Atmospheric, Oceanic and Planetary Physics
Department of Physics, University of Oxford
Tel: 44-1865-272085/095
Fax: 44-1865-272923
E-mail: myles.allen@physics.oxford.ac.uk
—–Original Message—–
From: Tim Barnett [[2]mailto:tbarnett-ul@ucsd.edu]
Sent: 11 October 2004 16:42
To: Gabi Hegerl; Klaus Hasselmann
Cc: Prof.Dr. Hans von Storch; Myles Allen; francis; Reiner Schnur; Phil
Jones; Tom Crowley; Nathan Gillett; David Karoly; Jesse Kenyon;
christopher.d.miller@noaa.gov; Pennell, William T; Tett, Simon; Ben
Santer; Karl Taylor; Stott, Peter; Bamzai, Anjuli
Subject: Re: spring meeting
not to be a trouble maker but……if we are going to really get into
the
paleo stuff, maybe someone(s) ought to have another look at Mann’s
paper. His statistics were suspect as i remember. for instance, i
seem
to remember he used, say, 4 EOFs as predictors. But he prescreened them
and threw one away because it was not useful. then made a model with
the
remaining three, ignoring the fact he had originally considered 4
predictors. He never added an artifical skill measure to account for
this
but based significance on 3 predictors. Might not make any difference.
My
memory is probably faulty on these issues, but to be completely even
handed
we ought to be sure we agree with his procedures. best, tim
At 07:30 AM 10/11/2004, Gabi Hegerl wrote:
>Hi Klaus,
>
>Several responses:
>- the IDAG wants to raise the issue at the spring meeting from the
paleo side
>
>- the signal-to-noise analysis may be so straightforward it hurts, but
a >good idea.
>What I have already published (GRL, 2003) and would be super-simple to
>update is a simple linefitting
>detection analysis (time-only multiple regression for decadal means)
>between ghg, solar and
>volcanic forcing. The residual (so 50-100 decades minus 3 fitted
degrees
>of freedom) is used
>to estimate the noise, so more noisy paleo time series => smaller
>signal-to-noise ratio.
>It didn’t work too well with Mike’s timeseries (which is not discussed
in
>the paper
>since an anonymous reviewer did not like that, but I suspected it was
>because of inhomogeneity in time).
>So in Mike M’s original hockeystick, greenhouse warming is only
detectable
>by 1980, with
>relatively small scaling, and there is a very substantial residual
>variability not explained.
>With lots of other records, the fit was much better, with the residual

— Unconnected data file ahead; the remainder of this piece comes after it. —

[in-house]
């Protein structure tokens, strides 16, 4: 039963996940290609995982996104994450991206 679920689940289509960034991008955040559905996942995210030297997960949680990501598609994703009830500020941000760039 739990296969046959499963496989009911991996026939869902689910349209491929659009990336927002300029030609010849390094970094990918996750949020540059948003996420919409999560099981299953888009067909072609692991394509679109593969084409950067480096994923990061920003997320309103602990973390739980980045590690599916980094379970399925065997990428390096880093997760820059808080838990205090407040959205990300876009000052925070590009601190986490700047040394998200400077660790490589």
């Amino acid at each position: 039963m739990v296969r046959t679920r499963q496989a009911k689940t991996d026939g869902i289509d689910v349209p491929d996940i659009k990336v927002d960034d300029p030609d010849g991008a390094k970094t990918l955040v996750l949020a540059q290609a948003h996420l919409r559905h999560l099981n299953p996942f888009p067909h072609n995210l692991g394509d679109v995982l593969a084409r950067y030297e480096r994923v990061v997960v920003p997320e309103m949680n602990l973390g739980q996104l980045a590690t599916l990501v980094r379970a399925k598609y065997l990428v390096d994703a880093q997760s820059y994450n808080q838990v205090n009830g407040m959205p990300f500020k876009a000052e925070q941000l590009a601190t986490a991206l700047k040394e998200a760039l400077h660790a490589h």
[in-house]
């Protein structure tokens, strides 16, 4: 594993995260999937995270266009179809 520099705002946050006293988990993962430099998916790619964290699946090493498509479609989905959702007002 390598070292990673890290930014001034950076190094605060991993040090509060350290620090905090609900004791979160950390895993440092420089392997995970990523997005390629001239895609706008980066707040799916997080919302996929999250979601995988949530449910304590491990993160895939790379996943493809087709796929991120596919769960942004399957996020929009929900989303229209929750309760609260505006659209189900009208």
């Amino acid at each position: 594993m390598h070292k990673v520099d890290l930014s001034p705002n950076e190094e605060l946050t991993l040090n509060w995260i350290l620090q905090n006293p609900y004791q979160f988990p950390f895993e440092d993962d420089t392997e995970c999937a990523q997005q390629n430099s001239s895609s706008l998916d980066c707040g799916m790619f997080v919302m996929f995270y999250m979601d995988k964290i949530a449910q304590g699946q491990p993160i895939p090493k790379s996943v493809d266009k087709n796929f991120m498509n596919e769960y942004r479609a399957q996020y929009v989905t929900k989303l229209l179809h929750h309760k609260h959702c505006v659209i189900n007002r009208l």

>looking much safer etc.
>Of course Hans’ warped hockeystick is just fake, so it would be an
>academic exercise.
>Myles, to answer your question – I still would be a bit worried to do
this
>with a Mike -type timeseries,
>but Hans’ real one isn;’t. Hans, could I have the pseudo hockeystick? I
>can make the warped one myself.
>
>- Myles and I have a paper in the works trying to constrain little ice
age
>to today temperature change.
>Its not very tighlty constrained by records, but with a total least
square
>fit one can give lower limits.
>So its not like we have no idea at all. Also, the simple records that
>average may be a bit safer to use,
>and loose less variance even with ordinary least square fit.
>
>Gabi
>
>
>Klaus Hasselmann wrote:
>
>>Hi IDAG lot and Hans,
>>Hans von Storch’s recent article in Science suggesting the noise level
in
>>Manne’s hockey stick had been strongly underestimated has created
quite a
>>stir in the media (comments in Nature, New York Times, Spiegel, etc).
>>Although Hans clearly stated that this did not affect the conclusion
that
>>the anthropogenic global warming signal can be detected today, this
was,
>>of course, downplayed or ignored in some of the media, and even more
so
>>by the inevitable global warming critics.
>>
>>Even assuming that Hans is correct and that Manne’s criticism that
Hans
>>overestimated the noise in the time series does not hold, I suggest
that
>>someone in IDAG (Gabi?) picks up where Hans stops and actually
computes
>>and quickly publishes in Science or Nature what the signal-to-noise
>>level really is, both in Manne’s original hockey stick and Hans’s
warped
>>hockey stick. I suspect that there’s not that much difference, as
Hans’s
>>warp seems to lie mainly in the super-century time scales.
>>
>>The analysis is very simple. On the most elementary level, one merely
>>computes the mean global warming over some period T, say 100 years, 50
>>years or 30 years, by averaging the growth rate over that period. One
>>then compares the ensemble of warming values computed over the set of
>>T-time segments of the observed time series, without the last 120
years,
>>with the signal found for the last T years. I suspect that the highest
>>signal-to-noise level would be found, as in our earlier analysis, in
the
>>last 30-40 year global warming perios.
>>
>>In a slightly more sophisticated analysis one could apply the optimal
>>signal detection filter by taking the Fourier transform of the
predicted
>>global warming signal, divide this by the noise in the 1000 year time
>>series spectrum, and then apply this optimized filter to the data.
>>
>>The whole thing could be done very quickly, and I am sure that Hans
would
>>cooperate.
>>Cheers
>>Klaus
>>Klaus Hasselmann
>>Max Planck Institute for Meteorology
>>Bundestrasse 55, 20146 Hamburg, Germany
>>Voice: +49-(0)40-41173-236
>>Fax: +49-(0)40-41173-250
>>Email: hasselmann@dkrz.de
>>URL: [3]http://www.mpimet.mpg.de/~hasselmann.klaus/
>
>–
>~~~~~~~~~~~~~~~~~~~~~~~~~~~~~~~~~~~~~~~

2 thoughts on “Climategate 2.0: Mann’s ‘unpleasantness’ and ‘suspect’ statistics”

  1. All very interesting. HOWEVER the principal (principle?!! sic!!) problem lies with the selection of the data used to model. ANYBODY who claims to be a scientist must take account of ALL the data available not just that which fits parameters to suit a particular requirement. How on earth (or out of it) can you write down the conclusion, produce a model to suit that conclusion and label it Science. More like fiction. Couldn’t even call it SF.